A man who had a car accident two years ago who landed on the high-way headfirst showed signs of Capgras syndrome weeks after the crash.   He was in a coma, and when he regained consciousness, his mental condition seemed well except for the delusion of not recognizing his own mother, sometimes his father, and even their own home.  He thought that the woman who was cooking food for him looks like his mother, but was firm that she was not her mother.  Because of this ongoing condition, the parents sought help from their doctor.  The patient told the doctor that he thinks these man and woman in the house are not his mother and father, so he does not expect anything from them as he would with his own parents.

 

Another case is a woman who started seeing a double of her husband.  Then one day after coming home from work, she was looking for her husband and is insisting that the man standing in front of her was not her husband but an impostor.

 

People experiencing the delusion may display aggression, anger, and fear feeling that they are not in their own home, and not with the people they are supposed to be with.

 

Plausible Causes

A study suggested that brain-injured individuals could have suffered from prosopagnosia, a condition where the patient is unable to identify faces intentionally.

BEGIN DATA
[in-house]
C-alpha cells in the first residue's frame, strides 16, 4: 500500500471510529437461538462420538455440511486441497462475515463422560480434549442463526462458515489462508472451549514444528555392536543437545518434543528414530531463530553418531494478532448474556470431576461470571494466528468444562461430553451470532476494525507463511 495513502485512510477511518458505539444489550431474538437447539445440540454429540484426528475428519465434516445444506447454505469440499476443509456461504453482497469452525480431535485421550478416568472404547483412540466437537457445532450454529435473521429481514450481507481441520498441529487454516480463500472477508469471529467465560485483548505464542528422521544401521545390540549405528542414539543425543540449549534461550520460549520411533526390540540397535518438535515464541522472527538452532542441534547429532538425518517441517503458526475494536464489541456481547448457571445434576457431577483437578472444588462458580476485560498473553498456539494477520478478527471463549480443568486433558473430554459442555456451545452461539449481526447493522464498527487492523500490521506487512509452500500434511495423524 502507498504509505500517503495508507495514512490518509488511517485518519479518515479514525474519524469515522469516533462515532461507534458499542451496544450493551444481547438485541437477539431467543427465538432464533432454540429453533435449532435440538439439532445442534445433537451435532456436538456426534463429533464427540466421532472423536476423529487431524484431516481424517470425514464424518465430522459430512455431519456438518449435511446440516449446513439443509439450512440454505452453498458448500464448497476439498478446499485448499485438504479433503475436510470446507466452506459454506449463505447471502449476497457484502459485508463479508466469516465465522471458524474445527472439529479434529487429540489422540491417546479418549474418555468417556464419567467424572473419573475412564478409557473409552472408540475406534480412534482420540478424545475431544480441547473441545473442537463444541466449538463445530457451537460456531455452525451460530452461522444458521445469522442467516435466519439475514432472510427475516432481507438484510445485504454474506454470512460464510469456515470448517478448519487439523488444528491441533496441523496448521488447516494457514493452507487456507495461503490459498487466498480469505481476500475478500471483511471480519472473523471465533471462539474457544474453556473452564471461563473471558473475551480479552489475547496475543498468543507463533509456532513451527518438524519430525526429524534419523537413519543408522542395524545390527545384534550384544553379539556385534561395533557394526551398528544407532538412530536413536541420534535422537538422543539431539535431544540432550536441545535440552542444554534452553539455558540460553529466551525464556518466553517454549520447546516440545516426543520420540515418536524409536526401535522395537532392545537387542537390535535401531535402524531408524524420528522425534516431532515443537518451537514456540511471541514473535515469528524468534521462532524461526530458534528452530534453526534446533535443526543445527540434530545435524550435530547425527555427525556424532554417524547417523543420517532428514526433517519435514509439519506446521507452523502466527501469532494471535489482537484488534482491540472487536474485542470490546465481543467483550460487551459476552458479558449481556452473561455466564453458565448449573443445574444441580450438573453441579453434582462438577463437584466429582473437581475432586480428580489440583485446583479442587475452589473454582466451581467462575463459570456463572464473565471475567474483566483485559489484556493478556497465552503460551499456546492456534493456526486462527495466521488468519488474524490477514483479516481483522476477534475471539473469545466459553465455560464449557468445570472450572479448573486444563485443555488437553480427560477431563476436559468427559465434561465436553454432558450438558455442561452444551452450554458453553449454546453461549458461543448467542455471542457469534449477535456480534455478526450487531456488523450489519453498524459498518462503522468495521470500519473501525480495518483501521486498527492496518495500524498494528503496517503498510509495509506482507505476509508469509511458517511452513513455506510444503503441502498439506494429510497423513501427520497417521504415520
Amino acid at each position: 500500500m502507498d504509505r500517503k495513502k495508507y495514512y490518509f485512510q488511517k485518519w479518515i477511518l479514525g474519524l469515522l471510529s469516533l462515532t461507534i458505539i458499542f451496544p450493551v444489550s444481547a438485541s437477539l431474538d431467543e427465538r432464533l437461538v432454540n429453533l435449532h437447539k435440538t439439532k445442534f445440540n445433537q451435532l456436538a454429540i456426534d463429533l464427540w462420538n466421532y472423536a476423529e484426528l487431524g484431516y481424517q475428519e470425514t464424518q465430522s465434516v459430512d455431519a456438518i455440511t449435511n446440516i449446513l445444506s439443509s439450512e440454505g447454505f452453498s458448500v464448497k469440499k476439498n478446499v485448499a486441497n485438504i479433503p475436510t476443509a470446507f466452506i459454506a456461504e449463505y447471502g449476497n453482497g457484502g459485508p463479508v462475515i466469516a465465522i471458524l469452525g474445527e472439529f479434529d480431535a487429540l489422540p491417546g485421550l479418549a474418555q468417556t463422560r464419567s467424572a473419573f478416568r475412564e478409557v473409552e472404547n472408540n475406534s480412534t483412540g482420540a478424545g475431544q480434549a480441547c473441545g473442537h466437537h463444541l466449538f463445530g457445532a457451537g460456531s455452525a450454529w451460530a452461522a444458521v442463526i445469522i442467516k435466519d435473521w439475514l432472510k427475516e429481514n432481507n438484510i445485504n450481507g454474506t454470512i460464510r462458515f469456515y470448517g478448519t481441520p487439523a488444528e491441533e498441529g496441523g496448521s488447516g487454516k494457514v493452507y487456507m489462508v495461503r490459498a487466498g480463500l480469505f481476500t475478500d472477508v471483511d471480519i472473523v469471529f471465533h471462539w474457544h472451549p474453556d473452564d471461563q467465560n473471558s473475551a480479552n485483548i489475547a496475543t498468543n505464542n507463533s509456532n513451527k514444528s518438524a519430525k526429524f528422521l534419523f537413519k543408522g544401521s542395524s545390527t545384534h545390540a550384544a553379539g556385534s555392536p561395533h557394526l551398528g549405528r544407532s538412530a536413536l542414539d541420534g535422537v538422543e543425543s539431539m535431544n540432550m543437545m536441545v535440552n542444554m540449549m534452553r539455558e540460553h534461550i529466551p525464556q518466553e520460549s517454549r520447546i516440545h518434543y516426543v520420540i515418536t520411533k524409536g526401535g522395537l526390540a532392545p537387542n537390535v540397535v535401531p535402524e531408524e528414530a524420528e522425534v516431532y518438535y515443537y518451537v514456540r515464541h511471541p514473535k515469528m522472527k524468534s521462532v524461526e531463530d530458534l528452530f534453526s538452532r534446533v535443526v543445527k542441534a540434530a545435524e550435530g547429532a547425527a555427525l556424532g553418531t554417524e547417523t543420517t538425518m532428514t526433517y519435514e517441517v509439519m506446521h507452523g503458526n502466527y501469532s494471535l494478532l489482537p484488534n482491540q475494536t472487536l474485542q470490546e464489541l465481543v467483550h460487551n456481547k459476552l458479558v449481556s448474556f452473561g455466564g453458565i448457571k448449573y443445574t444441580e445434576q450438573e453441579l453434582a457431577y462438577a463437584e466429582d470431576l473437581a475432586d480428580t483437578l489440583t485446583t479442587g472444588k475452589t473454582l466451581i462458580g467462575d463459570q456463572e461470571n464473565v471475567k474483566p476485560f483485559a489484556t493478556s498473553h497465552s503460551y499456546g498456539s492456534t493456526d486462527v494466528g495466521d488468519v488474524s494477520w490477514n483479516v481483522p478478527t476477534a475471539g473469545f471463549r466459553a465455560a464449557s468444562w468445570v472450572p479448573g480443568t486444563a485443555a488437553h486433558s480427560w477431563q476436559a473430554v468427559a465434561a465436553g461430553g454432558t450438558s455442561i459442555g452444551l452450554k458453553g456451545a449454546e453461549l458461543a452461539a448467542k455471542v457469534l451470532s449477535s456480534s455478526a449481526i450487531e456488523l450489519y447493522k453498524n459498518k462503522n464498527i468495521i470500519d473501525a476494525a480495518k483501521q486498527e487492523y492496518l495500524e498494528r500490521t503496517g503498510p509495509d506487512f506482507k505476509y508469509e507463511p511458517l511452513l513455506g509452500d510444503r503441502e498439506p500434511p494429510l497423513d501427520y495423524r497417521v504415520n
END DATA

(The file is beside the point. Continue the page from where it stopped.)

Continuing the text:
Another article published in 1990 suggests that patients with Capgras syndrome possibly have mirror image where they have an intact ability to recognize faces but might impair their ability to create automatic arousal of emotions to familiar faces.

 

Many studies are being continuously conducted to the present in order to unravel the mystery behind this disorder.  In fact, Dr. Ramachandran, a known neuroscientist, published papers on this case and even put it in print in his book Phantom In the Brain and is giving talks about it.  He also theorized that Capgras syndrome could be a disconnection between the temporal cortex of the brain (responsible for face recognition) and the limbic system (connected with emotions) since the patient can recognize the face but could not feel emotions.

Chris Fiacconi, from the University of Western Ontario looked at what happens when people believe that someone they’re close to – usually a spouse – has been replaced by a double. — Peter Toohey Ph.D.

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Treatment

Patients who seek help for Capgras syndrome are treated with individual therapy to address the delusion.  Therapeutic empathy without questioning the patient’s delusion has to be displayed with determination.   Therapists also use reality testing.   Some doctors have also prescribed antipsychotic and other therapeutic drugs which have shown to be a success in improving the patient’s condition.

 

How Can You Help?

It may be hard and painful to accept the fact that your beloved family member (wife, husband, sibling, parents) or friends cannot recognize you and may even push you away.   There may be times where you may no longer tolerate how he behaves, but you got to understand him now more than ever.   It is the time where he needed you to be supportive and empathic, and it is essential that you provide a safe and comfortable environment for the patient to lessen his anxiety.